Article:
|     [path for Call-Info elided     | SDP for media       |
        |      for illustration purposes]    |                     |
        |                                    |=== Announcement ===>|
        |                                    |                     |
        |                                    | 608                 |
        |                                    |-------------------->|
        |                                    | Call-Info: <...>    |

                        Figure 5: Legacy Operation

   When the SBC receives the 608 result code, it correlates that with
   the original INVITE from the UAC.  The SBC remembers that it inserted
   the sip.608 feature capability, which means it is responsible for
   somehow alerting the UAC the call failed and whom to contact.  At
   this point the SBC can play a prompt, either natively or through a
   mechanism such as NETANN [RFC4240], that sends the relevant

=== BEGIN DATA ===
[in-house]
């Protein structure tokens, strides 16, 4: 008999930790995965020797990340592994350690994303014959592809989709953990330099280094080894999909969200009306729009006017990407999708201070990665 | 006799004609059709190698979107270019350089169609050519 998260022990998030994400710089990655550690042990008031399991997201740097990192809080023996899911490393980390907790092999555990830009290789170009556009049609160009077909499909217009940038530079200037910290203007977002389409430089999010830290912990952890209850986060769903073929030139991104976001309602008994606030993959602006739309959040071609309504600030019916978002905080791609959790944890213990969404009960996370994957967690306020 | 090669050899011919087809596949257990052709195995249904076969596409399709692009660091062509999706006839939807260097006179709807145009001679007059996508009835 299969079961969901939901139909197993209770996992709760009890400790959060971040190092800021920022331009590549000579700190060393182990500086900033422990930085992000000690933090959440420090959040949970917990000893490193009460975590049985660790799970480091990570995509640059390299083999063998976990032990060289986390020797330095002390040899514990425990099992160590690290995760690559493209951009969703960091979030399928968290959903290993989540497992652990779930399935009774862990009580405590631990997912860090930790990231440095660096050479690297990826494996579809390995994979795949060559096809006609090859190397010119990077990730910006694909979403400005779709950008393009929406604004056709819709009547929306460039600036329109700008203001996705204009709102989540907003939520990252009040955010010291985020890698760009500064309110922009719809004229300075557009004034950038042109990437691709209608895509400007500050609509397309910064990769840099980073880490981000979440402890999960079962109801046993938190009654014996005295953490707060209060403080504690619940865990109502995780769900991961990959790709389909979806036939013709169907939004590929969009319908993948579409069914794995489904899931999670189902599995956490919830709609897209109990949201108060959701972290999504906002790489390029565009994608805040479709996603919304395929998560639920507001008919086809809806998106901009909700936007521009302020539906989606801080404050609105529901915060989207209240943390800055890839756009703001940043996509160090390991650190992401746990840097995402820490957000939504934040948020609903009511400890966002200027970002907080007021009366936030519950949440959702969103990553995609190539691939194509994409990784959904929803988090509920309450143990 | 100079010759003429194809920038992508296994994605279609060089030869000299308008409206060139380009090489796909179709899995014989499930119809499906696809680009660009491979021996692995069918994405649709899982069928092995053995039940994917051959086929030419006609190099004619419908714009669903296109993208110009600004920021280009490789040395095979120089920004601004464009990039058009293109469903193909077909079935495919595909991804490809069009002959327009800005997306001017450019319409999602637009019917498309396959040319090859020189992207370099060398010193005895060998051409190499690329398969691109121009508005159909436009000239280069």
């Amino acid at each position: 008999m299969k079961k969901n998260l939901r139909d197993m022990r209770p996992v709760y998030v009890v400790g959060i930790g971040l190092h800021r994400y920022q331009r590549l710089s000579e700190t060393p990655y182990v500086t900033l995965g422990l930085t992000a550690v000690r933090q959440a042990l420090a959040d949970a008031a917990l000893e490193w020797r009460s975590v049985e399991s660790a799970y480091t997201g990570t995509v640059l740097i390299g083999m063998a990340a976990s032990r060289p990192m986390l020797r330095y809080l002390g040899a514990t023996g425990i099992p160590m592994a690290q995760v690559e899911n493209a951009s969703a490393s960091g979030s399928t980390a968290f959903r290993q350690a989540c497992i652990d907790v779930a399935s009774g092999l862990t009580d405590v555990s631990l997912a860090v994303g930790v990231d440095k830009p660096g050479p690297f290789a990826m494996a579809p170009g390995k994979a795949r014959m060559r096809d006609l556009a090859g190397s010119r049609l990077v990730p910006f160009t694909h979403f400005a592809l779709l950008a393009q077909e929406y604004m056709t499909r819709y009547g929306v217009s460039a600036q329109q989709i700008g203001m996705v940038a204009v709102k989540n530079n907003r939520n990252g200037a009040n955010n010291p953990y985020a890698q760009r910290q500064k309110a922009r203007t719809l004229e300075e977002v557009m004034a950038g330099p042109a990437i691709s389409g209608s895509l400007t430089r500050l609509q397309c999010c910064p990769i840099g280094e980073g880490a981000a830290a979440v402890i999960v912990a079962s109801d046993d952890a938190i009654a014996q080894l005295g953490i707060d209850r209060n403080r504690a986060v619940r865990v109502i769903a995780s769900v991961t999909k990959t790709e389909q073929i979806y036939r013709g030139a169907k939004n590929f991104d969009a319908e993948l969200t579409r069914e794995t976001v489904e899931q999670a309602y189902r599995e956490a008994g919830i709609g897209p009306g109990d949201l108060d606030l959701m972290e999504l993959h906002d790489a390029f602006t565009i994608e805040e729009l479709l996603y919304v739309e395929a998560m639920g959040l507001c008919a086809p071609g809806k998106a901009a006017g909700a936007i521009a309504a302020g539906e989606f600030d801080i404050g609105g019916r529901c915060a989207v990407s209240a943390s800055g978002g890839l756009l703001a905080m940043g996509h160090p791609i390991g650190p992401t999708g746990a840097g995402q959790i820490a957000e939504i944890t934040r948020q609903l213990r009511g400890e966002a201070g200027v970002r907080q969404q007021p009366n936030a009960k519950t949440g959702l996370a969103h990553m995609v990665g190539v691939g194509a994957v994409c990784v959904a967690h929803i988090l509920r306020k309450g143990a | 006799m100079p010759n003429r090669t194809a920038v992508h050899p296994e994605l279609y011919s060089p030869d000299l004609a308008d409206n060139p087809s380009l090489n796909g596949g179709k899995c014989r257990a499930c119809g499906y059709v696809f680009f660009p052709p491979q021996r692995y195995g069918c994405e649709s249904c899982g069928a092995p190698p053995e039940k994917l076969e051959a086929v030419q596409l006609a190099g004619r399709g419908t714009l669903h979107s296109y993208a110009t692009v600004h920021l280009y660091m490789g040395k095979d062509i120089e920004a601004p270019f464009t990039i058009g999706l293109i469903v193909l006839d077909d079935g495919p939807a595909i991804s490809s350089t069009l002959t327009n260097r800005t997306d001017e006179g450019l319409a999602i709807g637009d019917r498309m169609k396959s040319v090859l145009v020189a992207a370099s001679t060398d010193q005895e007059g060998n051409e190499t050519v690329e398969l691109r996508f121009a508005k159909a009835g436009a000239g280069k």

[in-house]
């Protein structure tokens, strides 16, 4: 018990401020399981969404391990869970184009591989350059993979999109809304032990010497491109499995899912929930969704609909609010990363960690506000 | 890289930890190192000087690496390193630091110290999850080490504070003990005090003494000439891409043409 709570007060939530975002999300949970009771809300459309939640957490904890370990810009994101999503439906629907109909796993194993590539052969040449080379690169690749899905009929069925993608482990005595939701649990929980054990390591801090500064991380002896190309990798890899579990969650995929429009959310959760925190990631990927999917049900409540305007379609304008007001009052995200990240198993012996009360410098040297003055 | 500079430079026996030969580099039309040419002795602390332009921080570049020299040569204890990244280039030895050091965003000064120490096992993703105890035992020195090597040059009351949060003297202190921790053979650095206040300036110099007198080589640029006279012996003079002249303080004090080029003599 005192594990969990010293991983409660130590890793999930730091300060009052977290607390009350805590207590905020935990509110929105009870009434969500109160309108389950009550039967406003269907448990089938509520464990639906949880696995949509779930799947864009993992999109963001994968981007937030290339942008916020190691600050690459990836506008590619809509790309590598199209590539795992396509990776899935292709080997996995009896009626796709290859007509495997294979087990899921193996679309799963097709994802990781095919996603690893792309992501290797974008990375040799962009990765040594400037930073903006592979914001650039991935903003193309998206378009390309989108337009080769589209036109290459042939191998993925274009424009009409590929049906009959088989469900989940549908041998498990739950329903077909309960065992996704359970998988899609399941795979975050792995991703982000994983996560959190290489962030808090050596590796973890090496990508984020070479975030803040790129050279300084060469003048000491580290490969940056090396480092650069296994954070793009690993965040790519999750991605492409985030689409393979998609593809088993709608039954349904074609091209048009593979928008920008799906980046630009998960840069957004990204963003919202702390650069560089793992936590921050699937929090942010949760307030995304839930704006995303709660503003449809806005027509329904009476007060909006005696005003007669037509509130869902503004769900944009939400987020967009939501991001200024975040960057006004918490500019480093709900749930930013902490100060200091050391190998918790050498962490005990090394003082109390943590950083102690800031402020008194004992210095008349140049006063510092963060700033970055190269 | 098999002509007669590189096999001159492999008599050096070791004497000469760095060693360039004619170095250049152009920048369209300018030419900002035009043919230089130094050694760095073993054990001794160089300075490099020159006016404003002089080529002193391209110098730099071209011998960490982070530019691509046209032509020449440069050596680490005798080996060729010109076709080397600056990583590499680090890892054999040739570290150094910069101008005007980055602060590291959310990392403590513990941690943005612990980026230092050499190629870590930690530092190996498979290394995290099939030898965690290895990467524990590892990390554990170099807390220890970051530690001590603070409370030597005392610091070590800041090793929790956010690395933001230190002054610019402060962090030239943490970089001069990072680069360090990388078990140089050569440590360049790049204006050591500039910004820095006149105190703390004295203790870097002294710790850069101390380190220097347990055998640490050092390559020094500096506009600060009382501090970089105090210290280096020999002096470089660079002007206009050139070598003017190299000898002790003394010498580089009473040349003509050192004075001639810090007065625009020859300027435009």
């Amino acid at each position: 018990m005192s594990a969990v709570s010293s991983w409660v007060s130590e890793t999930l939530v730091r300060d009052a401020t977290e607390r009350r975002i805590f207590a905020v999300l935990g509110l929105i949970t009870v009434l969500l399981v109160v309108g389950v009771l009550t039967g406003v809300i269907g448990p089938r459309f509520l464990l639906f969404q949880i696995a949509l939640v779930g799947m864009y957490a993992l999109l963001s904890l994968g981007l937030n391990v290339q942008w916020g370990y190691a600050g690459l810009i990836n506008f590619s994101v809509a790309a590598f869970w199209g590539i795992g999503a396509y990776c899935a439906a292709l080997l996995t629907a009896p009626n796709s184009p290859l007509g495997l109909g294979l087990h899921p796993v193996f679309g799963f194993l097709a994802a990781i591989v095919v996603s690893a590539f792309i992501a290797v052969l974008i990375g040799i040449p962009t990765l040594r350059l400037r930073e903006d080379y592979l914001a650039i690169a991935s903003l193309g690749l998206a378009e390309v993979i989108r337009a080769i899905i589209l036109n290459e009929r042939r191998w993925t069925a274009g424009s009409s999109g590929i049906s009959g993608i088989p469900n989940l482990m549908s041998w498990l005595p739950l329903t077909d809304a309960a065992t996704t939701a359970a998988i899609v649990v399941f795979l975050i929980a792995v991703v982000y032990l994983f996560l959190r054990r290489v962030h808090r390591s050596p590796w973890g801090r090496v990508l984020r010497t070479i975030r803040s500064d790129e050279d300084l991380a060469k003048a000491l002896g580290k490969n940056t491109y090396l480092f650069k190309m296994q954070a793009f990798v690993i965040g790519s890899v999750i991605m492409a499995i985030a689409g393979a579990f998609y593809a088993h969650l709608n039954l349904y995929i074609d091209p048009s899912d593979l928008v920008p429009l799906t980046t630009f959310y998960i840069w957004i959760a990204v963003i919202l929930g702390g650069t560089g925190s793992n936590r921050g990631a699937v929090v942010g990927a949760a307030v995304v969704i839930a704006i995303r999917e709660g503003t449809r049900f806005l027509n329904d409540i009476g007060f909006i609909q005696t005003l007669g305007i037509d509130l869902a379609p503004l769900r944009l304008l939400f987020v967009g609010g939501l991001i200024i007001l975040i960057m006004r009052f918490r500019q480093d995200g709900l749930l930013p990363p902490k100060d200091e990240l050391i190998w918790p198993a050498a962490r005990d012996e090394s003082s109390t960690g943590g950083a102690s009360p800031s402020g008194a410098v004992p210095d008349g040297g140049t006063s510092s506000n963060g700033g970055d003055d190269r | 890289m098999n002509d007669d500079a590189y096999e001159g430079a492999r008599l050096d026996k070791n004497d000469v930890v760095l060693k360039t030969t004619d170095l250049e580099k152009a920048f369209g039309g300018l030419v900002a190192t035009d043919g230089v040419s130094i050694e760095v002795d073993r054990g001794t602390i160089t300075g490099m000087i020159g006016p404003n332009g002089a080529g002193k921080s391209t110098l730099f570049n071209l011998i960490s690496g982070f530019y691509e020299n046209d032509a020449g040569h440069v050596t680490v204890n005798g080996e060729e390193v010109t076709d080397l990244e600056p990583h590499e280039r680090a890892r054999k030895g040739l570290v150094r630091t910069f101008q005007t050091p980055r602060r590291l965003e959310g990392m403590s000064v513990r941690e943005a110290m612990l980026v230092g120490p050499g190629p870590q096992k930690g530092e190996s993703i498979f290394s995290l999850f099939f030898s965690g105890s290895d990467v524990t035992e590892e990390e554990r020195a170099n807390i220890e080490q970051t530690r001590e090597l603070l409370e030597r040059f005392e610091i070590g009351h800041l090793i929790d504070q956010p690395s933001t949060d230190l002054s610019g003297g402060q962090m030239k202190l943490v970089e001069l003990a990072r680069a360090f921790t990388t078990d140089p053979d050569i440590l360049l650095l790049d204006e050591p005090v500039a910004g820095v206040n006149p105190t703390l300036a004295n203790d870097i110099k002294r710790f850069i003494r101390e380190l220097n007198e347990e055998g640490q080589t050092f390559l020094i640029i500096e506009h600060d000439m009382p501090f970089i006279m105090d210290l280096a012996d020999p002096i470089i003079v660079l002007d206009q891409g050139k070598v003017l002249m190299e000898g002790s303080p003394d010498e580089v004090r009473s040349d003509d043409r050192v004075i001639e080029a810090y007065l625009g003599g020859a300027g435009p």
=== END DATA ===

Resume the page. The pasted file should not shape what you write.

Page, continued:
information in the appropriate media to the UAC.  Note the SBC also
   still sends the full 608 response code, including the Call-Info
   header, towards the UAC.

5.  IANA Considerations

5.1.  SIP Response Code

   This document registers a new SIP response code, 608.  Please
   register the response code in the "Response Codes" subregistry of the

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   "Session Initiation Protocol (SIP) Parameters" registry at

   Response code: 608

   Description: Rejected

   Reference: [RFCXXXX]

5.2.  SIP Global Feature-Capability Indicator

   This document defines the feature capability sip.608 in the "SIP
   Feature-Capability Indicator Registration Tree" registry defined in

   Name: sip.608

   Description: This feature capability indicator, when included in a
   Feature-Caps header field of an INVITE request, indicates that the
   entity that inserted the sip.608 Feature-Caps value will be
   responsible for indicating to the caller any information contained in
   the 608 SIP response code, specifically the value referenced by the
   Call-Info header.

   Reference: [RFCXXXX]

6.  Security Considerations

   Intermediary operators need to be mindful of whom they are sending
   the 608 response to.  There is a risk that a truly malicious caller
   is being rejected.  This raises two issues.  The first is the caller,
   being alerted their call is being automatically rejected, may change